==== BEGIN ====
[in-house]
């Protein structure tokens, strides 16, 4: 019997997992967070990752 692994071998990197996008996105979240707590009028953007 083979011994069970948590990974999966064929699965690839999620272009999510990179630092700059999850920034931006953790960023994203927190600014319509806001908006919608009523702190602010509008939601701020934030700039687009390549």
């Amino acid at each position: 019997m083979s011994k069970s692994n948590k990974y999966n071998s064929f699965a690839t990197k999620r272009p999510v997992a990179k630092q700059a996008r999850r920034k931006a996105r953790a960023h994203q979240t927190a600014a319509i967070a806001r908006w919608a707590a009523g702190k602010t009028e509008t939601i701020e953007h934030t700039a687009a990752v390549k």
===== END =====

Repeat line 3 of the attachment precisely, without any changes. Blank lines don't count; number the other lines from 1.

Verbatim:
């Amino acid at each position: 019997m083979s011994k069970s692994n948590k990974y999966n071998s064929f699965a690839t990197k999620r272009p999510v997992a990179k630092q700059a996008r999850r920034k931006a996105r953790a960023h994203q979240t927190a600014a319509i967070a806001r908006w919608a707590a009523g702190k602010t009028e509008t939601i701020e953007h934030t700039a687009a990752v390549k």